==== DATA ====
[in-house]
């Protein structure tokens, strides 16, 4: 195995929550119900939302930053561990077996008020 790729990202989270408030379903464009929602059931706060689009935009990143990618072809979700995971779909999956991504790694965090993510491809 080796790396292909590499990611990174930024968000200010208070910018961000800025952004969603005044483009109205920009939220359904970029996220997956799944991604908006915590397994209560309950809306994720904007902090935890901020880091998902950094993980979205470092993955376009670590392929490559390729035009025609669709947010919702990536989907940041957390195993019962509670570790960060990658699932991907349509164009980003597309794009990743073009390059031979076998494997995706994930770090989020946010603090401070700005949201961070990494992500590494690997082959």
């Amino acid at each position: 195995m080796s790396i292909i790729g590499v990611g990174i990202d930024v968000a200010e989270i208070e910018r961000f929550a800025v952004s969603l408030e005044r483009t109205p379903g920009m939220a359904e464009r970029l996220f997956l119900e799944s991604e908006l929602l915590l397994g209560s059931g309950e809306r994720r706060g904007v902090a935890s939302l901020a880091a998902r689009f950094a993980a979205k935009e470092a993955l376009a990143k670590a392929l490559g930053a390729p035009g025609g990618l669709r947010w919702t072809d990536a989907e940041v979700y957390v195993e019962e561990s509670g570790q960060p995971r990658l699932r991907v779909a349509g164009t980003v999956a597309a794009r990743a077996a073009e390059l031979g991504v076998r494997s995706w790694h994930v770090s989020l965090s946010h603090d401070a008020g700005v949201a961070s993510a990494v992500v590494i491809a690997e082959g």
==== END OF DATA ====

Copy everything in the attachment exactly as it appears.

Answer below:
[in-house]
């Protein structure tokens, strides 16, 4: 195995929550119900939302930053561990077996008020 790729990202989270408030379903464009929602059931706060689009935009990143990618072809979700995971779909999956991504790694965090993510491809 080796790396292909590499990611990174930024968000200010208070910018961000800025952004969603005044483009109205920009939220359904970029996220997956799944991604908006915590397994209560309950809306994720904007902090935890901020880091998902950094993980979205470092993955376009670590392929490559390729035009025609669709947010919702990536989907940041957390195993019962509670570790960060990658699932991907349509164009980003597309794009990743073009390059031979076998494997995706994930770090989020946010603090401070700005949201961070990494992500590494690997082959």
């Amino acid at each position: 195995m080796s790396i292909i790729g590499v990611g990174i990202d930024v968000a200010e989270i208070e910018r961000f929550a800025v952004s969603l408030e005044r483009t109205p379903g920009m939220a359904e464009r970029l996220f997956l119900e799944s991604e908006l929602l915590l397994g209560s059931g309950e809306r994720r706060g904007v902090a935890s939302l901020a880091a998902r689009f950094a993980a979205k935009e470092a993955l376009a990143k670590a392929l490559g930053a390729p035009g025609g990618l669709r947010w919702t072809d990536a989907e940041v979700y957390v195993e019962e561990s509670g570790q960060p995971r990658l699932r991907v779909a349509g164009t980003v999956a597309a794009r990743a077996a073009e390059l031979g991504v076998r494997s995706w790694h994930v770090s989020l965090s946010h603090d401070a008020g700005v949201a961070s993510a990494v992500v590494i491809a690997e082959g």